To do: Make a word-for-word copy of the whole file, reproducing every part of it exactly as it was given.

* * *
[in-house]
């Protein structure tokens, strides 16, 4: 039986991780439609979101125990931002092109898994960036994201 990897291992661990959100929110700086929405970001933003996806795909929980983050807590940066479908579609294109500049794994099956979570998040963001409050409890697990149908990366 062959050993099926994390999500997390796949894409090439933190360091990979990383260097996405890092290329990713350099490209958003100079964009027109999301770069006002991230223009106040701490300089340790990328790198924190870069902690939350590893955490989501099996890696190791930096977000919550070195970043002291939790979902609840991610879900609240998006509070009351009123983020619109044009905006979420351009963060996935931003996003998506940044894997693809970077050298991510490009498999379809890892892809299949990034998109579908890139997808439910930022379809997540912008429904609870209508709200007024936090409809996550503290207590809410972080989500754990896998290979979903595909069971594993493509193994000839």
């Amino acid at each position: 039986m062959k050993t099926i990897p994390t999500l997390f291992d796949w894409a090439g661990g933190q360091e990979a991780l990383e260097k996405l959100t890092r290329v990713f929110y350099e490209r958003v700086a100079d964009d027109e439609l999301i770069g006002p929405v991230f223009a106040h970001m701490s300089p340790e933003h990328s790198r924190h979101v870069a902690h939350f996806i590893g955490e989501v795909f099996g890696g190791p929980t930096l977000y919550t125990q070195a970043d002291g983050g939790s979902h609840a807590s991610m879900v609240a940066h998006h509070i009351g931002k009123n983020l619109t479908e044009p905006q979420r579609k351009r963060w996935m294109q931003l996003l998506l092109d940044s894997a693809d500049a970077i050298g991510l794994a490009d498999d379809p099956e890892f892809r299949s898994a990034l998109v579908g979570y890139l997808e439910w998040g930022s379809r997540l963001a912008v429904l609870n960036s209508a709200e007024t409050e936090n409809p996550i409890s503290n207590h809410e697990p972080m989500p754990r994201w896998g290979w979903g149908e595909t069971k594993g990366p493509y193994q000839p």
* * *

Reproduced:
[in-house]
């Protein structure tokens, strides 16, 4: 039986991780439609979101125990931002092109898994960036994201 990897291992661990959100929110700086929405970001933003996806795909929980983050807590940066479908579609294109500049794994099956979570998040963001409050409890697990149908990366 062959050993099926994390999500997390796949894409090439933190360091990979990383260097996405890092290329990713350099490209958003100079964009027109999301770069006002991230223009106040701490300089340790990328790198924190870069902690939350590893955490989501099996890696190791930096977000919550070195970043002291939790979902609840991610879900609240998006509070009351009123983020619109044009905006979420351009963060996935931003996003998506940044894997693809970077050298991510490009498999379809890892892809299949990034998109579908890139997808439910930022379809997540912008429904609870209508709200007024936090409809996550503290207590809410972080989500754990896998290979979903595909069971594993493509193994000839």
């Amino acid at each position: 039986m062959k050993t099926i990897p994390t999500l997390f291992d796949w894409a090439g661990g933190q360091e990979a991780l990383e260097k996405l959100t890092r290329v990713f929110y350099e490209r958003v700086a100079d964009d027109e439609l999301i770069g006002p929405v991230f223009a106040h970001m701490s300089p340790e933003h990328s790198r924190h979101v870069a902690h939350f996806i590893g955490e989501v795909f099996g890696g190791p929980t930096l977000y919550t125990q070195a970043d002291g983050g939790s979902h609840a807590s991610m879900v609240a940066h998006h509070i009351g931002k009123n983020l619109t479908e044009p905006q979420r579609k351009r963060w996935m294109q931003l996003l998506l092109d940044s894997a693809d500049a970077i050298g991510l794994a490009d498999d379809p099956e890892f892809r299949s898994a990034l998109v579908g979570y890139l997808e439910w998040g930022s379809r997540l963001a912008v429904l609870n960036s209508a709200e007024t409050e936090n409809p996550i409890s503290n207590h809410e697990p972080m989500p754990r994201w896998g290979w979903g149908e595909t069971k594993g990366p493509y193994q000839p």